Homeopathy and Herbal Medicine in Maternity Care

Complementary Therapies in Maternity Care by Denise Tiran is one of our new books from January for midwives, doulas and maternity care professionals who are working with new and expectant mothers. We have an extract from the book, in which you can read how herbal medicine and homeopathy can be implemented into maternity care, both during and after pregnancy. 

 

Click here to read the extract

 

Read more about Complementary Therapies in Maternity Care, or buy a copy here.

 

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More Books by Denise Tiran

Aromatherapy in Midwifery Practice

Denise Tiran shares her extensive knowledge to provide midwives and other professionals with complete information on how to use aromatherapy during pregnancy, birth, and for new mothers. Covering all the necessary scientific, legal, ethical, and health issues, it gives you the knowledge and confidence to use aromatherapy safely and effectively.

Click here to read more about the book.

Travels with my Book – Part 2: Malaysia, Homeopathy and Autism Spectrum Disorder

Mike Andrews, author of Homeopathy and Autism Spectrum Disorder, continues his exploration of how homeopathy is used in other cultures. You can read Part One here

By Mike Andrews

Since publication of my book in June 2014, I have received many invitations to lecture both at home and abroad. I had expected to lecture in the UK and to give presentations both locally and nationally, however the publication of my book raised my profile internationally in unexpected ways.

I have just returned from the 1st Malaysian International Integrative Healthcare Conference ‘Integrative and Homeopathic Management in Children with Special Needs’ at Cyberjaya University College of Medical Sciences. The only university in South East Asia to offer a fully recognised and accredited programme in Homeopathy by the Malaysian Ministry of Health & Ministry of Higher Education.

Continue reading

Some words about Dr. Schrott’s book: ‘Marma Therapy’

by Jonathan Hinde, qualified Sukshma Marma Therapist and an Aromatherapist, based in Cambridge, UK.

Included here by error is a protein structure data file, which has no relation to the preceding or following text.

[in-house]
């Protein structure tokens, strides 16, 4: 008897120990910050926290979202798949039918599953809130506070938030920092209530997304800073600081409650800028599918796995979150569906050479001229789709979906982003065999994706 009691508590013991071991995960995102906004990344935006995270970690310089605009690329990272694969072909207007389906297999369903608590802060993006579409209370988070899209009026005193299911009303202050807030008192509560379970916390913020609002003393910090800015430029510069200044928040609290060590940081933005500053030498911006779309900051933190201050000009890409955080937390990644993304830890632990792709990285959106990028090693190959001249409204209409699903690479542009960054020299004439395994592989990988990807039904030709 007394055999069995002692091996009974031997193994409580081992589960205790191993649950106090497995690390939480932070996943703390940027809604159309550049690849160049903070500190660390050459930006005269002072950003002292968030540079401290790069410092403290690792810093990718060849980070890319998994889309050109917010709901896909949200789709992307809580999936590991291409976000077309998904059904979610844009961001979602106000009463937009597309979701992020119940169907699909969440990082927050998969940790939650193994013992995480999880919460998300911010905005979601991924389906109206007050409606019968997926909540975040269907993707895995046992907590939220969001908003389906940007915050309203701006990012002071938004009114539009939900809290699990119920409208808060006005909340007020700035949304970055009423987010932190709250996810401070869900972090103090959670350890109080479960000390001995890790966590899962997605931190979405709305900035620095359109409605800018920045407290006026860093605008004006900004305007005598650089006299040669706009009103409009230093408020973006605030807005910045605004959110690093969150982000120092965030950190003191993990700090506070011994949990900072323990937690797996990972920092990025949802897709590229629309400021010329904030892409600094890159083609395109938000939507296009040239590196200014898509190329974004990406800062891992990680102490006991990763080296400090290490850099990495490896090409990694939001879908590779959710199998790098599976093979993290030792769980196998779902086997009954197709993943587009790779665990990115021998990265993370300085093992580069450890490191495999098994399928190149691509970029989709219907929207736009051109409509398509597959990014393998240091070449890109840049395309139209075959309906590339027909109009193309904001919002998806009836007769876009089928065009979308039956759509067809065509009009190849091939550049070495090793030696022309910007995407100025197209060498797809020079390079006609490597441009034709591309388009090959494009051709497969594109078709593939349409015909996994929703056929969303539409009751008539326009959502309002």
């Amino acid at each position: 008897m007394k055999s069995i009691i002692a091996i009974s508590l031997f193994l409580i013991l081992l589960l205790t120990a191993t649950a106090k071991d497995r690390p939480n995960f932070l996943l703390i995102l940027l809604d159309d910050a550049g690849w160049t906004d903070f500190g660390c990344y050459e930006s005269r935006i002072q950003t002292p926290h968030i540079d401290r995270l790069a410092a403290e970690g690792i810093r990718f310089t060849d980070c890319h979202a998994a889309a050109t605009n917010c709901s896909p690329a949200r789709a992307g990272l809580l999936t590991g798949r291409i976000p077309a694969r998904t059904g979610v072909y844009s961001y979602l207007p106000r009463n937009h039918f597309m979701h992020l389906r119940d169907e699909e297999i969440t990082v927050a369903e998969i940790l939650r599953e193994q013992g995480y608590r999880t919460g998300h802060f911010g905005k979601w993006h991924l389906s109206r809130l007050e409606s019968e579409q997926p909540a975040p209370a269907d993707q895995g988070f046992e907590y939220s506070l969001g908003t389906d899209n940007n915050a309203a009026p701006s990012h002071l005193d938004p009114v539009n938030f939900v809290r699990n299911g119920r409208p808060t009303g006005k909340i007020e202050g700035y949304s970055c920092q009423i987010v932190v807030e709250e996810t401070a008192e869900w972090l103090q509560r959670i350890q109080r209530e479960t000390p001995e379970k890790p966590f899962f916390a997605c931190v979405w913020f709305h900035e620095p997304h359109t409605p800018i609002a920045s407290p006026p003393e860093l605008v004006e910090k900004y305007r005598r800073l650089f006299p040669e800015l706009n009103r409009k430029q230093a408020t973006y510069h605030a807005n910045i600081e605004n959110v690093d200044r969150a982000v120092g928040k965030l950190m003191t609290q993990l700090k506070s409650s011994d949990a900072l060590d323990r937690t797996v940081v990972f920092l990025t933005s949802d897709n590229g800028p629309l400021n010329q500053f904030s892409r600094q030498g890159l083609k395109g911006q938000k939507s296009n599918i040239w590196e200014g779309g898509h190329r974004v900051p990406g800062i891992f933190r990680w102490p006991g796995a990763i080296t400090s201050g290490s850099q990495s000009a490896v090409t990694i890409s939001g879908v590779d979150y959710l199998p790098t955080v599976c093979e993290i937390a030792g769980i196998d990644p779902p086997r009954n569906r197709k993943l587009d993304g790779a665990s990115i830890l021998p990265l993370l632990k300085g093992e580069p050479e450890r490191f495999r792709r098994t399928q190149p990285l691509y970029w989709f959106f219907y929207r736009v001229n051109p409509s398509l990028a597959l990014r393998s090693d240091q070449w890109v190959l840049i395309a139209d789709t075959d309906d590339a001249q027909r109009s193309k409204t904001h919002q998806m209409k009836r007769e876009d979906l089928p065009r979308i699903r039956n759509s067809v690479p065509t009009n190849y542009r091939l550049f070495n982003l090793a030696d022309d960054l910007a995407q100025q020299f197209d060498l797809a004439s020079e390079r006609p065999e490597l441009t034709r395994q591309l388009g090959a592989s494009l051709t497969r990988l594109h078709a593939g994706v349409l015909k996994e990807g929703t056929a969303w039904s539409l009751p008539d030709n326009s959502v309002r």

There are, broadly speaking, two contrasting ways of viewing the body, and two correspondingly different approaches to healthcare: Modern western medicine has its emphasis on the purely physical; while the approach exhibited by oriental and traditional healthcare systems sees the physical symptoms as the ‘precipitated value of consciousness’ and seeks to engage with the subtle imbalances (which may be emotional, spiritual, etc) which have given rise to physical symptoms. Continue reading

Improve patient’s experience through relationship-building – interview with Jane Wood

Jane Wood

Jane Wood has been involved in reflective practice for the last 20 years.  She is a supervisor and teacher of reflective practice at the University of Westminster and is the head

of practitioner development and reflective practice at the International School of Homeopathy, London.

Jane Wood’s new book The Compassionate Practitioner is now available from Singing Dragon. This handbook, full of practical tips and supportive advice, explains how best to enhance the client’s experience through compassion and mindfulness. This book will be a valued support for anyone working in private practice.

What inspired you to write this book?

I have been teaching the practitioner-patient relationship to students at college and at the University of Westminster for nearly 20 years. At the same time, I have been supervising qualified alternative practitioners and seen their struggles to build up a private practice. Many practitioners talked about the same issues in supervision: their patients were demanding, impatient or simply didn’t return. The practitioners needed to find a way to create trust, loyalty and staying power. They could do this if they improved the patient’s experience during the consultation. I realized I was in a position to write a book that takes the practitioner through every stage of the consultation, giving them lots of practical advice on how to create a healing relationship with the patient – and gain a flourishing practice.

 

Why is relationship building so important for people working in private practice?

I strongly believe that relationship building is vitally important for everyone in the caring professions whether they are alternative practitioners, counsellors and therapists or traditional doctors, nurses and consultants. Unfortunately, most orthodox practitioners do not have the time available to do much relationship building, leaving both the practitioner and the patient feeling dissatisfied and rushed. Many alternative practitioners such as homeopaths, acupuncturists, and body workers have longer sessions with their patients, which allow them more time to work on the relationship.